A hot topic currently being discussed and debated in Arizona has to do with the prospect of the Chicago Cubs leaving Mesa when their lease offers them an out after 2012. They have called Arizona their spring home since 1952 interrupted by only one year in California.
One of my most enduring memories of the Cubs is listening each spring for Harry Caray’s slurring attempts to pronounce the name of Mesa’s Hohokam Stadium. It ranked right up there with his rendition of Fernando Valenzuela for entertainment value. But since Harry is gone, why not the Cubs, too?
The climate may be right as the new deep-pocketed owners of the Cubbies, the Ricketts family from Omaha and TD Amertrade fame, have no particular allegiance to Mesa and Arizona.
Cubs president Crane Kenney recently announced they are seriously entertaining an offer from a Naples, Florida group to move the Cubs there starting in 2013. The Florida group, led by executives from Esmark Inc. with Chicago ties, would build a privately-financed complex. They even have a website with a petition for Cubs fans to sign.
If the move actually happens, it would be the first bit of good news in a long time for a reeling Grapefruit League. Currently Florida and Arizona each have 15 spring training camps with the trend clearly aiming west.
Since 2003, five teams have relocated from Florida to Arizona, with the Cincinnati Reds the latest. They have left Sarasota to join the Cleveland Indians in Goodyear, Arizona for spring 2010. Perhaps the biggest blow was the Dodgers’ abandonment of Vero Beach’s Dodgertown, a spring training icon now owned by Minor League Baseball.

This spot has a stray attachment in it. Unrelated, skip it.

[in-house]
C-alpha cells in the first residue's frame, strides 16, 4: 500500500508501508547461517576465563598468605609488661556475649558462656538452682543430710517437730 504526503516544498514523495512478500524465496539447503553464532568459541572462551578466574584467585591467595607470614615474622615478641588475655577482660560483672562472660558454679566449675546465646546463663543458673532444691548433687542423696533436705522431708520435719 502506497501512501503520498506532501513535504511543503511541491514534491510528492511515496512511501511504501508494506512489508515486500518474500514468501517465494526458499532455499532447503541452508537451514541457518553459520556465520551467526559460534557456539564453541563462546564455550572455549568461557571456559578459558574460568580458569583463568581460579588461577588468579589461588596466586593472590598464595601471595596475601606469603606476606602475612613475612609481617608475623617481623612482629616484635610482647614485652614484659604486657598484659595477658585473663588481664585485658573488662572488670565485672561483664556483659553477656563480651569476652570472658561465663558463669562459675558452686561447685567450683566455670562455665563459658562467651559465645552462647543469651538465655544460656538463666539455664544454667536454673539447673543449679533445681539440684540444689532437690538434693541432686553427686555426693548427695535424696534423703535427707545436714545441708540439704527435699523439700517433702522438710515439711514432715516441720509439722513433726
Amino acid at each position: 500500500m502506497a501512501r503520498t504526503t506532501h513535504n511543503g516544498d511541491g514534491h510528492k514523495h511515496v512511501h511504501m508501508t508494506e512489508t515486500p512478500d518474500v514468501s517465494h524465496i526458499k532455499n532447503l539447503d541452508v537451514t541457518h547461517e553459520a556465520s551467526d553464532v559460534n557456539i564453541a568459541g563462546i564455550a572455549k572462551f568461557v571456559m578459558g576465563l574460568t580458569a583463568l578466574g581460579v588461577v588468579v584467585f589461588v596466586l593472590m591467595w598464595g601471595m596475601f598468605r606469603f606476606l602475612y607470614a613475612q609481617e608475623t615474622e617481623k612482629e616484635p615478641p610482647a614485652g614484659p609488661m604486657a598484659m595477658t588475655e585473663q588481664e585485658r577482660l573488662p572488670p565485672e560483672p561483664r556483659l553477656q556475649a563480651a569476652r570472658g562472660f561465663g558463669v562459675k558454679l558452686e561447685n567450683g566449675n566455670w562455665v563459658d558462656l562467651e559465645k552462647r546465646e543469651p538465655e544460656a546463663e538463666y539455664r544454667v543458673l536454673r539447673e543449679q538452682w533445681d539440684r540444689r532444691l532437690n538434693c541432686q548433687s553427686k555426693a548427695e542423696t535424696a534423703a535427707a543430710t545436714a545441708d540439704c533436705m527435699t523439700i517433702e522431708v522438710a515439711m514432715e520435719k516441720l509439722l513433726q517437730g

The problem in Florida remains the geographic disbursement of sites. Spring training bases are clustered in three groups – in the central, southwest (on the Gulf Coast) and southeast (along the Atlantic Ocean). Travel outside the cluster for games, especially to the southeast, is rare due to the three- to four-hour bus rides involved. For minor league games, it is completely out of the question.
Along with the departure of the Dodgers in 2008, the Cardinals have lost another nearby opponent in 2010 and beyond as the Orioles have moved to Sarasota, replacing the Reds. Ft. Lauderdale Stadium joins Dodgertown’s Holman Stadium among the tenant-less spring parks that formerly welcomed St. Louis regularly.
That means the Marlins and Mets remain the only clubs within an hour of the Cardinals in Jupiter. The Nationals are next closest at 110 miles, two hours away in Viera.
It is quite amazing given the quantity of people in South Florida that there are no longer any spring camps in the entire Miami-Ft. Lauderdale corridor. Guess they are all waiting to attend Marlins regular season games…
The Cubs’ potential arrival in Naples, on the Gulf Coast, would provide a nearby opponent for the Rays, Twins and Red Sox, but not much help for the Cardinals. They would probably at best offer St. Louis a pair of games each spring due to the distance. Naples is 163 miles, 2 hours and 40 minutes across Alligator Alley away from Jupiter.
For example, in 2010, the Twins and Sawx play the Cards one home and one away spring game, while the Rays are off the schedule completely. Link to Cardinals 2010 spring schedule.
In summary, it may be good for Florida if the Cubs relocate, but the Cardinals’ geographic problem remains with no solution in sight.
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